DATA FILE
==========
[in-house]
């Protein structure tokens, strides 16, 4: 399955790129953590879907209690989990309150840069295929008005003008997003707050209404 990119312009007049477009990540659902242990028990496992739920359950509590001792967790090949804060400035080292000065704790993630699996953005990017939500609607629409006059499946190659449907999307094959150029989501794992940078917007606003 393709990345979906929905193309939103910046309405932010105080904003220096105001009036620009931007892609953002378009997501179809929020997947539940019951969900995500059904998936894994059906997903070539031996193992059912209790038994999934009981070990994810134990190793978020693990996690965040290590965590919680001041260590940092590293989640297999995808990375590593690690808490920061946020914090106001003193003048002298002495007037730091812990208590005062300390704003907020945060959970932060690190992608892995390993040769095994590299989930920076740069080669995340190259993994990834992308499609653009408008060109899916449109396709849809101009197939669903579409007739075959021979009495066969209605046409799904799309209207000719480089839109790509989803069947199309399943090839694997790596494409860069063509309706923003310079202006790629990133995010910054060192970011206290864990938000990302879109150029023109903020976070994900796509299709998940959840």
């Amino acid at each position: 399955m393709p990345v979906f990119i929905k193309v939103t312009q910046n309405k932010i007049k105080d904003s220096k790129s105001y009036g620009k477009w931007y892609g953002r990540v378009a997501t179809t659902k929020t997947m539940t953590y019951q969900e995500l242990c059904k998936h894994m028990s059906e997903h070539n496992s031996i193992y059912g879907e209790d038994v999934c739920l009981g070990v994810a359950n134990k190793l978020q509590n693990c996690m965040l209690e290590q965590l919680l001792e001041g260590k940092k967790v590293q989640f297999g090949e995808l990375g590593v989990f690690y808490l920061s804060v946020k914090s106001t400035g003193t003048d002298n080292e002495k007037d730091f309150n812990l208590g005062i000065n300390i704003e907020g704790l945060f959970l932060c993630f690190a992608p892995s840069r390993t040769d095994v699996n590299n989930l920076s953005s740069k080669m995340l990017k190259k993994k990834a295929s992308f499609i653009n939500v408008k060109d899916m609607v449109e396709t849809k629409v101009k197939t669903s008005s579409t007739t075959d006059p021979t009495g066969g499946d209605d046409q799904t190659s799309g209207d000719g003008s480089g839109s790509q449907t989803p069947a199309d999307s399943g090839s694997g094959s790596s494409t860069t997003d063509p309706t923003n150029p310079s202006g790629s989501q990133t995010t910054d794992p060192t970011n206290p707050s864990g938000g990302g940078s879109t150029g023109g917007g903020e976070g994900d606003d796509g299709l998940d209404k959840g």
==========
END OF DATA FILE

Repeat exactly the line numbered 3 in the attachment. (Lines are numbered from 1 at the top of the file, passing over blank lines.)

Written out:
């Amino acid at each position: 399955m393709p990345v979906f990119i929905k193309v939103t312009q910046n309405k932010i007049k105080d904003s220096k790129s105001y009036g620009k477009w931007y892609g953002r990540v378009a997501t179809t659902k929020t997947m539940t953590y019951q969900e995500l242990c059904k998936h894994m028990s059906e997903h070539n496992s031996i193992y059912g879907e209790d038994v999934c739920l009981g070990v994810a359950n134990k190793l978020q509590n693990c996690m965040l209690e290590q965590l919680l001792e001041g260590k940092k967790v590293q989640f297999g090949e995808l990375g590593v989990f690690y808490l920061s804060v946020k914090s106001t400035g003193t003048d002298n080292e002495k007037d730091f309150n812990l208590g005062i000065n300390i704003e907020g704790l945060f959970l932060c993630f690190a992608p892995s840069r390993t040769d095994v699996n590299n989930l920076s953005s740069k080669m995340l990017k190259k993994k990834a295929s992308f499609i653009n939500v408008k060109d899916m609607v449109e396709t849809k629409v101009k197939t669903s008005s579409t007739t075959d006059p021979t009495g066969g499946d209605d046409q799904t190659s799309g209207d000719g003008s480089g839109s790509q449907t989803p069947a199309d999307s399943g090839s694997g094959s790596s494409t860069t997003d063509p309706t923003n150029p310079s202006g790629s989501q990133t995010t910054d794992p060192t970011n206290p707050s864990g938000g990302g940078s879109t150029g023109g917007g903020e976070g994900d606003d796509g299709l998940d209404k959840g």